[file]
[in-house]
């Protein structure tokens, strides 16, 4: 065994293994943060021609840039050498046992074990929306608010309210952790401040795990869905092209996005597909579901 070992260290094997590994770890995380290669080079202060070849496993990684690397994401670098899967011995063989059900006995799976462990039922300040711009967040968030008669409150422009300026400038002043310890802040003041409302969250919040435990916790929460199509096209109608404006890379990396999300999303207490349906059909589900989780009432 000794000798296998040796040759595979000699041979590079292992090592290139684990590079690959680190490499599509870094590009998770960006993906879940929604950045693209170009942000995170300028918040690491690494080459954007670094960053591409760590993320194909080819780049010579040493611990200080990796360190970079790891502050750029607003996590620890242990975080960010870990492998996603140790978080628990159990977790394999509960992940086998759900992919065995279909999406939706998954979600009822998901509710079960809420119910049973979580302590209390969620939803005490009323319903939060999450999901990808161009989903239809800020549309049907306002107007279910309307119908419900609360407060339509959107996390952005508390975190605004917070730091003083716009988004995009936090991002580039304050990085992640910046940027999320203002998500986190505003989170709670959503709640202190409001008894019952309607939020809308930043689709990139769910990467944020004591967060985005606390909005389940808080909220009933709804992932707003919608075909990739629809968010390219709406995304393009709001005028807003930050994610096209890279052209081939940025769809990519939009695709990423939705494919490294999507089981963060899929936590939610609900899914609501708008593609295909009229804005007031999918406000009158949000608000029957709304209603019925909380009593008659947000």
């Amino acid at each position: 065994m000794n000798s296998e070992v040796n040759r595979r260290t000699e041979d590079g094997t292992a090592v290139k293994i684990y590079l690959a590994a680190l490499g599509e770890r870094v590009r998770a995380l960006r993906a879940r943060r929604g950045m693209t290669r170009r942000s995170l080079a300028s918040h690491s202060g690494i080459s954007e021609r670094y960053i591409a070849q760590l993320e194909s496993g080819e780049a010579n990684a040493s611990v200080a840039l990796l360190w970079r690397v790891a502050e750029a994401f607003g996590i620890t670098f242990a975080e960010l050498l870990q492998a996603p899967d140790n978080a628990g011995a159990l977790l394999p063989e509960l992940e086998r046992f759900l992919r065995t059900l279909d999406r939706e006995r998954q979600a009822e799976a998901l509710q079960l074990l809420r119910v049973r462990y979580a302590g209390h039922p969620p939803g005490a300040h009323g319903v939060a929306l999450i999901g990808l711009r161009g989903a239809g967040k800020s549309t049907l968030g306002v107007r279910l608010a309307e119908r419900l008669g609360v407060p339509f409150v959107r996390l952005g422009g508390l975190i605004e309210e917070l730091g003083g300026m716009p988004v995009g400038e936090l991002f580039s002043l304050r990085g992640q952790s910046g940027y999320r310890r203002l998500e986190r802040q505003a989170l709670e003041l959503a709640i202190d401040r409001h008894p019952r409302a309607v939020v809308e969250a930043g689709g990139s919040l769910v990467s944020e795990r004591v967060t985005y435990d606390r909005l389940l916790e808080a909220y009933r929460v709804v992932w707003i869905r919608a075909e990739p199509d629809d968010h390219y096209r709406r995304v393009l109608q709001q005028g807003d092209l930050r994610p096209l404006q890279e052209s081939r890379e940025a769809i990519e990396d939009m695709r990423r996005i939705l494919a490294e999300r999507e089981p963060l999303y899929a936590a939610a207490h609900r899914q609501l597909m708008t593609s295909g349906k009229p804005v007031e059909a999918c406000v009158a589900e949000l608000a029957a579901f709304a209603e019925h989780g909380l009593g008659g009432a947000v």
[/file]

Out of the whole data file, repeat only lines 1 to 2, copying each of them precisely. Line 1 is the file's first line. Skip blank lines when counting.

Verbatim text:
[in-house]
């Protein structure tokens, strides 16, 4: 065994293994943060021609840039050498046992074990929306608010309210952790401040795990869905092209996005597909579901 070992260290094997590994770890995380290669080079202060070849496993990684690397994401670098899967011995063989059900006995799976462990039922300040711009967040968030008669409150422009300026400038002043310890802040003041409302969250919040435990916790929460199509096209109608404006890379990396999300999303207490349906059909589900989780009432 000794000798296998040796040759595979000699041979590079292992090592290139684990590079690959680190490499599509870094590009998770960006993906879940929604950045693209170009942000995170300028918040690491690494080459954007670094960053591409760590993320194909080819780049010579040493611990200080990796360190970079790891502050750029607003996590620890242990975080960010870990492998996603140790978080628990159990977790394999509960992940086998759900992919065995279909999406939706998954979600009822998901509710079960809420119910049973979580302590209390969620939803005490009323319903939060999450999901990808161009989903239809800020549309049907306002107007279910309307119908419900609360407060339509959107996390952005508390975190605004917070730091003083716009988004995009936090991002580039304050990085992640910046940027999320203002998500986190505003989170709670959503709640202190409001008894019952309607939020809308930043689709990139769910990467944020004591967060985005606390909005389940808080909220009933709804992932707003919608075909990739629809968010390219709406995304393009709001005028807003930050994610096209890279052209081939940025769809990519939009695709990423939705494919490294999507089981963060899929936590939610609900899914609501708008593609295909009229804005007031999918406000009158949000608000029957709304209603019925909380009593008659947000």